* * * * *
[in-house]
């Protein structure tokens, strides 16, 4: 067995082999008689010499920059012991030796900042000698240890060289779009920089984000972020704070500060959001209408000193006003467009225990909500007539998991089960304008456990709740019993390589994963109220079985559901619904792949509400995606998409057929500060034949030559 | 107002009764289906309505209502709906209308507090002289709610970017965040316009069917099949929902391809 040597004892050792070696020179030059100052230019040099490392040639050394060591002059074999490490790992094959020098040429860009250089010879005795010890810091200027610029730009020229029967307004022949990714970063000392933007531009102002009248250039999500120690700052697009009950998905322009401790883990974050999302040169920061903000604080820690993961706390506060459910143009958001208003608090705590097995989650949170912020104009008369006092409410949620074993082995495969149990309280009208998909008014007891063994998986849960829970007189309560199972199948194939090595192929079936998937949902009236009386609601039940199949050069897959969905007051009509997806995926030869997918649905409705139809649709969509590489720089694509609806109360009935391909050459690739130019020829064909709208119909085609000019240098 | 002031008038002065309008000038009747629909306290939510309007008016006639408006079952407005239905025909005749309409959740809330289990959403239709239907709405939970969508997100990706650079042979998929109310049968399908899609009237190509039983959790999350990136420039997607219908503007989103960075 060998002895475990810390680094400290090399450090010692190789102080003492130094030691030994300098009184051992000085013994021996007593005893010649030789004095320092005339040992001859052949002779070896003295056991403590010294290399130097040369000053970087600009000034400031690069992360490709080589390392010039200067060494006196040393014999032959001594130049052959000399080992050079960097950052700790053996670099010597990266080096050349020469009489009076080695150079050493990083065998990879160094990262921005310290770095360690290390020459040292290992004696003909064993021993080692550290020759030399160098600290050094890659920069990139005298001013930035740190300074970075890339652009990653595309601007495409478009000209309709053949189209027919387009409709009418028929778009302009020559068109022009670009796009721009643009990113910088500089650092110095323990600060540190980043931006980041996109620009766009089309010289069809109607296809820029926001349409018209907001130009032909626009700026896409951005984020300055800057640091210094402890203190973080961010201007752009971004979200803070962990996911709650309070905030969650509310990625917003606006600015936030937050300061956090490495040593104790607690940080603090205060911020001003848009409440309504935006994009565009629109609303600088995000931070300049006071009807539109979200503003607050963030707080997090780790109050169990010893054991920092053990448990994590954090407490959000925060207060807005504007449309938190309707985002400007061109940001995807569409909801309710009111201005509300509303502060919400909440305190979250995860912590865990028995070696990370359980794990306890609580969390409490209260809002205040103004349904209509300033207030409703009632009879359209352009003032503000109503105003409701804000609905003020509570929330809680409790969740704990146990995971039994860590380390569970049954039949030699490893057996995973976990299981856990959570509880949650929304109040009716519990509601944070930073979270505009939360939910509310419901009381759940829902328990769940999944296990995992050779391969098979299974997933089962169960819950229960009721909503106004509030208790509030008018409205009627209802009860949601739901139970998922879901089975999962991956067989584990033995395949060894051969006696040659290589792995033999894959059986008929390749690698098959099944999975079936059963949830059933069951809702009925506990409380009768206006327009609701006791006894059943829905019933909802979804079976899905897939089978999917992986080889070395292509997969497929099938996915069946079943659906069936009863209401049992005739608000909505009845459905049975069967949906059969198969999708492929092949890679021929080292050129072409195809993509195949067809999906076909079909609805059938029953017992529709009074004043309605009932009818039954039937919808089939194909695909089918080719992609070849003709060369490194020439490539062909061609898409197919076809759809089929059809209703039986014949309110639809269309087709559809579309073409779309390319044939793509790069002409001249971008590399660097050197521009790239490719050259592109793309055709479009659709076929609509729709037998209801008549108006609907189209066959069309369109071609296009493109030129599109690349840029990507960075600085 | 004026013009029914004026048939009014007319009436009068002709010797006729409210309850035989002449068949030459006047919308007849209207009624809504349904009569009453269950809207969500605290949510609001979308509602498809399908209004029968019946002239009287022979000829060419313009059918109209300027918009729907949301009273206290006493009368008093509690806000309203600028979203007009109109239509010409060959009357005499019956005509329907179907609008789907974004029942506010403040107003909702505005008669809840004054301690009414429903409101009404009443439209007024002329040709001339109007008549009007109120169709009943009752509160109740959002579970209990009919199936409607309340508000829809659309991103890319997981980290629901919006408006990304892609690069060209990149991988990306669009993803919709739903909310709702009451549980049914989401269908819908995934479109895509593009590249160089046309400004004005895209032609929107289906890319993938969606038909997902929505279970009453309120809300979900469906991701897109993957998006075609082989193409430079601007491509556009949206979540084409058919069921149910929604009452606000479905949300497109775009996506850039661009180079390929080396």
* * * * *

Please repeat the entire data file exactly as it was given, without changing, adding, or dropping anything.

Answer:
[in-house]
């Protein structure tokens, strides 16, 4: 067995082999008689010499920059012991030796900042000698240890060289779009920089984000972020704070500060959001209408000193006003467009225990909500007539998991089960304008456990709740019993390589994963109220079985559901619904792949509400995606998409057929500060034949030559 | 107002009764289906309505209502709906209308507090002289709610970017965040316009069917099949929902391809 040597004892050792070696020179030059100052230019040099490392040639050394060591002059074999490490790992094959020098040429860009250089010879005795010890810091200027610029730009020229029967307004022949990714970063000392933007531009102002009248250039999500120690700052697009009950998905322009401790883990974050999302040169920061903000604080820690993961706390506060459910143009958001208003608090705590097995989650949170912020104009008369006092409410949620074993082995495969149990309280009208998909008014007891063994998986849960829970007189309560199972199948194939090595192929079936998937949902009236009386609601039940199949050069897959969905007051009509997806995926030869997918649905409705139809649709969509590489720089694509609806109360009935391909050459690739130019020829064909709208119909085609000019240098 | 002031008038002065309008000038009747629909306290939510309007008016006639408006079952407005239905025909005749309409959740809330289990959403239709239907709405939970969508997100990706650079042979998929109310049968399908899609009237190509039983959790999350990136420039997607219908503007989103960075 060998002895475990810390680094400290090399450090010692190789102080003492130094030691030994300098009184051992000085013994021996007593005893010649030789004095320092005339040992001859052949002779070896003295056991403590010294290399130097040369000053970087600009000034400031690069992360490709080589390392010039200067060494006196040393014999032959001594130049052959000399080992050079960097950052700790053996670099010597990266080096050349020469009489009076080695150079050493990083065998990879160094990262921005310290770095360690290390020459040292290992004696003909064993021993080692550290020759030399160098600290050094890659920069990139005298001013930035740190300074970075890339652009990653595309601007495409478009000209309709053949189209027919387009409709009418028929778009302009020559068109022009670009796009721009643009990113910088500089650092110095323990600060540190980043931006980041996109620009766009089309010289069809109607296809820029926001349409018209907001130009032909626009700026896409951005984020300055800057640091210094402890203190973080961010201007752009971004979200803070962990996911709650309070905030969650509310990625917003606006600015936030937050300061956090490495040593104790607690940080603090205060911020001003848009409440309504935006994009565009629109609303600088995000931070300049006071009807539109979200503003607050963030707080997090780790109050169990010893054991920092053990448990994590954090407490959000925060207060807005504007449309938190309707985002400007061109940001995807569409909801309710009111201005509300509303502060919400909440305190979250995860912590865990028995070696990370359980794990306890609580969390409490209260809002205040103004349904209509300033207030409703009632009879359209352009003032503000109503105003409701804000609905003020509570929330809680409790969740704990146990995971039994860590380390569970049954039949030699490893057996995973976990299981856990959570509880949650929304109040009716519990509601944070930073979270505009939360939910509310419901009381759940829902328990769940999944296990995992050779391969098979299974997933089962169960819950229960009721909503106004509030208790509030008018409205009627209802009860949601739901139970998922879901089975999962991956067989584990033995395949060894051969006696040659290589792995033999894959059986008929390749690698098959099944999975079936059963949830059933069951809702009925506990409380009768206006327009609701006791006894059943829905019933909802979804079976899905897939089978999917992986080889070395292509997969497929099938996915069946079943659906069936009863209401049992005739608000909505009845459905049975069967949906059969198969999708492929092949890679021929080292050129072409195809993509195949067809999906076909079909609805059938029953017992529709009074004043309605009932009818039954039937919808089939194909695909089918080719992609070849003709060369490194020439490539062909061609898409197919076809759809089929059809209703039986014949309110639809269309087709559809579309073409779309390319044939793509790069002409001249971008590399660097050197521009790239490719050259592109793309055709479009659709076929609509729709037998209801008549108006609907189209066959069309369109071609296009493109030129599109690349840029990507960075600085 | 004026013009029914004026048939009014007319009436009068002709010797006729409210309850035989002449068949030459006047919308007849209207009624809504349904009569009453269950809207969500605290949510609001979308509602498809399908209004029968019946002239009287022979000829060419313009059918109209300027918009729907949301009273206290006493009368008093509690806000309203600028979203007009109109239509010409060959009357005499019956005509329907179907609008789907974004029942506010403040107003909702505005008669809840004054301690009414429903409101009404009443439209007024002329040709001339109007008549009007109120169709009943009752509160109740959002579970209990009919199936409607309340508000829809659309991103890319997981980290629901919006408006990304892609690069060209990149991988990306669009993803919709739903909310709702009451549980049914989401269908819908995934479109895509593009590249160089046309400004004005895209032609929107289906890319993938969606038909997902929505279970009453309120809300979900469906991701897109993957998006075609082989193409430079601007491509556009949206979540084409058919069921149910929604009452606000479905949300497109775009996506850039661009180079390929080396």